Apricot Chutney

Apricot Chutney 04

The other week I communicated with Johnny from Kitsch n Flavours about his apricot & chamomile tart, which gave me the idea to make apricot chutney. Originally I wanted to make apricot & chamomile chutney but I had a ditzy moment and unfortunately forgot all about the chamomile.

Which wasn’t a bad thing, though, as this apricot chutney turned out really lovely. I had bought Italian apricots at the Turkish grocery store, and they tasted nice, had just the right ripeness, and when I was set on the unpleasant task of removing their skins after pouring boiling water over them I was pleasantly surprised that I could just pick the skin off with my thumb and forefinger, it all came off in one piece.

Over the years I’ve made lots of different kinds of chutneys, the first one being a red tomato chutney. For the next chutney I adapted this recipe, for the one after that I adapted the adaptation, and so on. So several adaptions down the line, for this apricot chutney I adapted the adaption of the carrot chutney I made two years ago.

Apricot Chutney 01

One of the reasons I made changes to that one was that I thought some spices would go better with the apricots than the ones previously used, and I wanted to have a mix of dark brown soft sugar and soft raw cane sugar, just to get a “softer” taste. I decided to stick with the garlic clove but used a tiny soft clove from a very fresh garlic bulb. As for the vinegar, we have a company here who annually brings out a “vinegar of the year”, and last year’s was mirabelle, which I thought would go well with the apricots, and so it does. I didn’t want the chutney to taste of vinegar and onions, and my sugar mix as well as the mirabelle vinegar did their job.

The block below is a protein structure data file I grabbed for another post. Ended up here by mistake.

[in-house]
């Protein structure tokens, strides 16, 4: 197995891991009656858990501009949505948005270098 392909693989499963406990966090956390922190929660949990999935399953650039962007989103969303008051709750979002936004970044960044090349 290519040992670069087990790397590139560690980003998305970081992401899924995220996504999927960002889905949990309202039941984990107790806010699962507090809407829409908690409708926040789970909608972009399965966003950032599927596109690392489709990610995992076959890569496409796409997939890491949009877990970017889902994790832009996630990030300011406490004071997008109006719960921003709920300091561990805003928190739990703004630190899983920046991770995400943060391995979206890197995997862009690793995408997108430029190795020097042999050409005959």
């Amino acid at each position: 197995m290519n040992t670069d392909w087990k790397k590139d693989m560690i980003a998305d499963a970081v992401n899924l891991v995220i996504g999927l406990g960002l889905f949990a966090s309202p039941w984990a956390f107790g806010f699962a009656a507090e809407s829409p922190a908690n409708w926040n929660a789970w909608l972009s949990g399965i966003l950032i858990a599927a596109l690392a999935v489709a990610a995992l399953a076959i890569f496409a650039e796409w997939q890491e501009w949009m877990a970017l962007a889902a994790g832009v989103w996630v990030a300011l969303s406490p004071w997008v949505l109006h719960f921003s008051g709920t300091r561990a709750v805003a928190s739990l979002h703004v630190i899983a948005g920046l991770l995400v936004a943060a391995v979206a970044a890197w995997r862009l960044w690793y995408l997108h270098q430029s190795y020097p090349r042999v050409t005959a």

During the cooking process, there seemed to be too much liquid so I chose to cook it without lid on the highest heat setting. That did the trick to thicken it to the right consistency.

Taste-wise this apricot chutney turned out just how I had imagined it. The sugar mix and the choice of vinegar made this a very mild chutney, where the taste of apricots is discernible and does not go under in the mix of ingredients. This is something I would definitely make again.

I had my chutney on some toasted flatbread with grilled aubergines and zucchini, and pan-fried halloumi cheese.

Apricot Chutney 03

Apricot Chutney

  • Servings: approx. 800 ml
  • Time: 1hr
  • Print

12 apricots (600 g, weight without stones)
250 g white onions, very finely chopped
200 ml mirabelle vinegar
Β½ pinch turmeric
Β½ pinch ground cardamom
5 saffron threads (optional)
100 g light raw cane sugar
100 g dark brown cane sugar
1 tiny fresh garlic clove, pressed
clean preserving jars

Halve the apricots, remove stones, then put the halves cut side down into a bowl. Pour over boiling water and let sit for about 10 minutes while proceeding with preparations.

Pour away the soaking water and remove skin from each apricot half. Roughly chop the apricots and place into a saucepan with the other ingredients.

Bring to a boil, then turn down heat, put on a lid, and let simmer for about 40 – 45 minutes. [I set a timer every 15 minutes to stir and check the consistency. If it is still too liquid after 20 minutes, remove lid from saucepan and set back to highest heat setting for rest of cooking time.]

Have your preserving jars ready, divide the chutney among them, seal and let cool.

Apricot Chutney 02

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